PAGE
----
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    Thread: Horrific Subaru Impreza accident 4 teens killed

    1. Senior Member
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      10-09-2012 12:03 AM #1
      http://abclocal.go.com/wabc/story?se...and&id=8839043

      MALVERNE (WABC) -- The black Subaru was literally cut in half after slamming into a tree.

      It happened around 3:30 Monday morning on the Southern State Parkway heading west in Malverne.

      Friends of the victims came by the scene Monday afternoon.

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      They identified the victims as four young men from Queens, all 18 years old.

      "They were nice kids you know loved their families their friends, I just can't believe they're gone you know," said Kevin Perseud, a friend.

      Police say the driver, 17-year-old Joseph Beer from Queens, missed a curve in the road around exit 17.

      17-year-old Joseph Beer was behind the wheel and state police say he was driving with a Learner's Permit which means he should not have been on the road at that hour and should not have had his buddies in the back seat.

      According to the DMV, in New York City and Long Island, anyone with a Learner's Permit must be accompanied by a licensed driver who's older than 21 and they cannot be on the road between 9 p.m. to 5 a.m.

      The car swerved across two lanes, flew into the shoulder and hit several trees.

      "I heard a loud boom and felt my house shake," a neighbor said.

      The four victims were ejected.

      Neighbors who heard the bang rushed out to help but it was too late.

      "They were all on the highway scattered. There were like three bodies scattered like five feet from each other," said Michael Campo, a neighbor.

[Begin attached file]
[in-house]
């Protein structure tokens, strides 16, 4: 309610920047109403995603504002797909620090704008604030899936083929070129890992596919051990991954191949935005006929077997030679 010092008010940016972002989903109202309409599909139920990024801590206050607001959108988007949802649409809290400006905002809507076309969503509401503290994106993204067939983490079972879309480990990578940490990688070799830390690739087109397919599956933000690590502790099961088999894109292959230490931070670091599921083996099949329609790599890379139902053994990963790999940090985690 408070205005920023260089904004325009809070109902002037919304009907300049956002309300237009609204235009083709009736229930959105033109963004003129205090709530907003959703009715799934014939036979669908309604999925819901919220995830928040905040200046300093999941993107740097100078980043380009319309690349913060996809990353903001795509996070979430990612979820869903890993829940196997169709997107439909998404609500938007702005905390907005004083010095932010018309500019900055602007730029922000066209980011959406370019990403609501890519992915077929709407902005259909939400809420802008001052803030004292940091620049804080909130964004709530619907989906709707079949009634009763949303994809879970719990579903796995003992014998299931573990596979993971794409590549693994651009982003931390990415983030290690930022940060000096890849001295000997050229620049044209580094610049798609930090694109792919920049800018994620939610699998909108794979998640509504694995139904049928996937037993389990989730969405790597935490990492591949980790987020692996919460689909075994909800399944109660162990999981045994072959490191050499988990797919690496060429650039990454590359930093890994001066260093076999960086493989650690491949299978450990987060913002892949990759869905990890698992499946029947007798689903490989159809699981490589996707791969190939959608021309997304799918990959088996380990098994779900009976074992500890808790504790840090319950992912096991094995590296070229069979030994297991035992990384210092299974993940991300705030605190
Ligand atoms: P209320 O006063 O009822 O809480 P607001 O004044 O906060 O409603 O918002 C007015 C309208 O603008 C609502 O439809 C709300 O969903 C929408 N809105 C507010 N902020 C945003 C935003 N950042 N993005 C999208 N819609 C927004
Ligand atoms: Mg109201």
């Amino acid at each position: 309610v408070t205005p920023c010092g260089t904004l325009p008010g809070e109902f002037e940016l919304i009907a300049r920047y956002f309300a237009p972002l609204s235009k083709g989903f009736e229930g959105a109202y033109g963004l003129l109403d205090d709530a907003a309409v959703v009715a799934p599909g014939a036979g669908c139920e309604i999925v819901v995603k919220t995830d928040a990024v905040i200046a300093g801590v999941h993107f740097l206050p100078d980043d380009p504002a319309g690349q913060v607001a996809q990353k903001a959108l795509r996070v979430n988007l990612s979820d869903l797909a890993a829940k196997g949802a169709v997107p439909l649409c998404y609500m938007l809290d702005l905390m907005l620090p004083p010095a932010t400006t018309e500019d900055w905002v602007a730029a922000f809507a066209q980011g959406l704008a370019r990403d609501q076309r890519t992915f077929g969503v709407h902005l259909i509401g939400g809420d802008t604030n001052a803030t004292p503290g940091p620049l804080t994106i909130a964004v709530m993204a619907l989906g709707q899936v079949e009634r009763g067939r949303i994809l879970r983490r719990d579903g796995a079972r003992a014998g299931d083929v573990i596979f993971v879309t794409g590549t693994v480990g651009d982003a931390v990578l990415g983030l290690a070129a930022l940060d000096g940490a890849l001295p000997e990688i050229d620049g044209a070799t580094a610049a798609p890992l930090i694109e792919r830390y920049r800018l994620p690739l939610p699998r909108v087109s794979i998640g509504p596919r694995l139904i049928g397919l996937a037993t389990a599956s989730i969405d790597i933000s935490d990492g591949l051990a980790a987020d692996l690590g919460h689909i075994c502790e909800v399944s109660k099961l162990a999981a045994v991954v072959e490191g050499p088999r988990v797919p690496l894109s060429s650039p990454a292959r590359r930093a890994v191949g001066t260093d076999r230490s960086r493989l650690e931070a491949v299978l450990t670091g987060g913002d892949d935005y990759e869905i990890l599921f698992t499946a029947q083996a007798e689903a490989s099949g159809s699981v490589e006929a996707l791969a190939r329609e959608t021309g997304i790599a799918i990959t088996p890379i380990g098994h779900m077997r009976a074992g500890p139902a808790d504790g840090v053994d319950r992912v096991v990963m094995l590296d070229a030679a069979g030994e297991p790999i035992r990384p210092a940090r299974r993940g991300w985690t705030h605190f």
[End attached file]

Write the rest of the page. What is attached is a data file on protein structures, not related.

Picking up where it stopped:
"We actually found one young man wandering around the accident site. He didn't seem like he had a scratch on him. I don't know how he made it out of the car like that. He was a little disoriented and we asked him if he knew anyone else was in there and he said he thought so," said Pasquale Loungo, a neighbor.

      Now friends of the victims have deal with the pain of it all.

      They sorted through the debris all over the side of the road, taking away reminders of their friends.

      "I just have chills running through my body, I can't believe it happened," Perseud said.

      There are no words that will make the pain go away.

      Just showing up and being supportive is the best way to console the victim's families.

      That's what happened outside the Khan family house Monday night.

      18-year-old Chris Khan was one of the four teens killed in this horrific crash.

      "Right now, it's just devastating. Just devastating. They can't believe what happened," said Somdat Bhewan, victim's father.

      Somdat Bhewan lost his youngest son, 18-year-old Chris Khan, and he's struggling with the numbness and heartache that come with losing a child.

      "It didn't hit me just yet, but it's getting worse actually, yes," Bhewan said.

      "That's foolish you know. I don't know why he would do such a thing like that," said Kevin Misripersued, the victim's friend said.

      In this Guyanese community in Richmond Hill, Queens, anger, frustration and sadness is how friends of the victims are feeling.